Above the screams of dying and Panic, a voice roars, 'The Narayanastra grows fiercer when it is resisted. Lay down your weapons and worship it.' The voice is that of Krishna's. Only Bheema resents this. He is defiant in his chariot. Blasting on his conch, Bheema rides at the Kaurava army. He decides to take on Ashwathama. Hardly has he drawn his arrow when a rain of fire pours from down from the astra, lighting up his chariot. Suddenly Bheema looks like a Deva on the battlefield, engulfed with a sheet of flames. Arjuna invokes the Varunastra at Bheema's ratha to cool it down. The astra that could have verily drowned Kurukshetra in a flash flood, turns to steam. There was only one way to stop Bheema. Krishna and Arjuna alight and run to him. They jump onto the chariot and drag Bheema down and they hold him down on his face till the weapon passes over the Pandava army and out of the world.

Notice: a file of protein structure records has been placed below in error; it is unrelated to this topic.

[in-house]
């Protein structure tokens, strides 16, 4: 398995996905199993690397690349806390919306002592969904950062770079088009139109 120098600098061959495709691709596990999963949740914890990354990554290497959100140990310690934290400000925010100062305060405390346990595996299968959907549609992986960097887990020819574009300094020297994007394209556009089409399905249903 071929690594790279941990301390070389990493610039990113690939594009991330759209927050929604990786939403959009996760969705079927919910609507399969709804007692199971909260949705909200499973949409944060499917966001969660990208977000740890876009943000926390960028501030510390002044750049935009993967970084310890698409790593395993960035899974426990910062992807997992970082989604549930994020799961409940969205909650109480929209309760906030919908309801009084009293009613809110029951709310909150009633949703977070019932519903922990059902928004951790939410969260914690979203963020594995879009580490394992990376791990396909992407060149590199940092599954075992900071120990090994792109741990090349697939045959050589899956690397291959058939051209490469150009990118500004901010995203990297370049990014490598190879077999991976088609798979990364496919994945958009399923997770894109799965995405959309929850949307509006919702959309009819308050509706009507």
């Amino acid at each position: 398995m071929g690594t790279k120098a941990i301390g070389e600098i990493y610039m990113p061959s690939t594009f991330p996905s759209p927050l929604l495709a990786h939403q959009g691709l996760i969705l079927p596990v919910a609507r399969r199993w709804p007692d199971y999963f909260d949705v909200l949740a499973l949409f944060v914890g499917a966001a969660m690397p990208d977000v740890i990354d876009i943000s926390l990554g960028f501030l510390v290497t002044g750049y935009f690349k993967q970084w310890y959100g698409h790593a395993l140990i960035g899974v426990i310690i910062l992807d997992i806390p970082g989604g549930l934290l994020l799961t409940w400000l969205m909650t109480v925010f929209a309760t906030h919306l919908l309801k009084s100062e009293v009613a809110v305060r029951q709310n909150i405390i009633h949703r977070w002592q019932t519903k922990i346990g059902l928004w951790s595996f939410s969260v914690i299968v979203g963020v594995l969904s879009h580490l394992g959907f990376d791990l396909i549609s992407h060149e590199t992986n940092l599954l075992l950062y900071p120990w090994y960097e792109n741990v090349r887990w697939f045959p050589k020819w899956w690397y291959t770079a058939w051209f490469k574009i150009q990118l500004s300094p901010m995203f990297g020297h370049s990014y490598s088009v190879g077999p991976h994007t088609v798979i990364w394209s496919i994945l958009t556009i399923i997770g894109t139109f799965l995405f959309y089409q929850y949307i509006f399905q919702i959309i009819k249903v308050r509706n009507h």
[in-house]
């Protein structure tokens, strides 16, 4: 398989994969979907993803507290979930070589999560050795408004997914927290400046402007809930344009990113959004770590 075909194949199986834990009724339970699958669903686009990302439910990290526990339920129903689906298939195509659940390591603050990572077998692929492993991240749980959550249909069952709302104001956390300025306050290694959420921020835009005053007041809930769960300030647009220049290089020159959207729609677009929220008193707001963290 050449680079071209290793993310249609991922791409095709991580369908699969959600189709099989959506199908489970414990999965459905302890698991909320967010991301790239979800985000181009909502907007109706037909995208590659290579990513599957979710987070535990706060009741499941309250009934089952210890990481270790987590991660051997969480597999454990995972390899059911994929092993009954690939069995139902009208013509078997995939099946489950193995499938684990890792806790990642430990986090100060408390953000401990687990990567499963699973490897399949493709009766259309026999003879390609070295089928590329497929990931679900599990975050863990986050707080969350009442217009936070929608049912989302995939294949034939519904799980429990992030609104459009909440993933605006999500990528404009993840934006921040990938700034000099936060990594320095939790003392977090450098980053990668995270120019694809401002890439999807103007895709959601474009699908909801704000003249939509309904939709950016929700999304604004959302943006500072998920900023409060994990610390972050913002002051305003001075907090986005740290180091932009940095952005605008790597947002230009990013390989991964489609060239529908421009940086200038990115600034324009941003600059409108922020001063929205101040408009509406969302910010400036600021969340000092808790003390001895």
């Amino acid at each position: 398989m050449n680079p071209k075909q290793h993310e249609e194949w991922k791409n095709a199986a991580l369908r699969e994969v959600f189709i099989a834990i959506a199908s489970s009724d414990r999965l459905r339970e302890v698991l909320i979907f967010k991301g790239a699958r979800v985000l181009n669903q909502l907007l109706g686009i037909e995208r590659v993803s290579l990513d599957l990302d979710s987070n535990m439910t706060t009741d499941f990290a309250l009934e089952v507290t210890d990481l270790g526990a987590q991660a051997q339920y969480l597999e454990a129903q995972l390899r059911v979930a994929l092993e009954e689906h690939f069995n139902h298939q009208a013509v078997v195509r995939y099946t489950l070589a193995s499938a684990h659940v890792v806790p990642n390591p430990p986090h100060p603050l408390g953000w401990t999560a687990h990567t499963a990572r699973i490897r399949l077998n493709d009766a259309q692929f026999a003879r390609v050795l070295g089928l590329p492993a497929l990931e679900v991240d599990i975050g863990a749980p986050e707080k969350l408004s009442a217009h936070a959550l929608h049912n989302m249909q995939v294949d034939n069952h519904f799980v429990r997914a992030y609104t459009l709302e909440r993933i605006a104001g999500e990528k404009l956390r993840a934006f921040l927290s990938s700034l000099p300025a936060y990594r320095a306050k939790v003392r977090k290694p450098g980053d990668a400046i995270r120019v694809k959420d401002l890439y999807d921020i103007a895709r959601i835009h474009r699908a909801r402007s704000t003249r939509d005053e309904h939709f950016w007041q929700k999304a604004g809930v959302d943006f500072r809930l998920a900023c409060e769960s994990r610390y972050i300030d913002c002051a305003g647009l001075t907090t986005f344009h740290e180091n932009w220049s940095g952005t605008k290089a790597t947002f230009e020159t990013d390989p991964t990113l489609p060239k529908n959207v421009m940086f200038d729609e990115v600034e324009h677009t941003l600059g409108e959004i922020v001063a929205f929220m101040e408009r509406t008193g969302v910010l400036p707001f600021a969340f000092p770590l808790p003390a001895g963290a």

Across the Kurukshetra, Duryodhana is delighted. 'They have no answer for Narayanastra. Shoot it again Ashwathama !'But Ashwathama says, 'If only they had no Krishna, the Pandavas would have been finished by now.' Duryodhana begs Ashwathama to summon the astra again, but Ashwathama tells Duryodhana the limitation. It can be used only once. If invoked again, it will consume the army of the one who invoked it. Nevetheless with his horde of astras, The Acharya's son decides to face the Pandavas.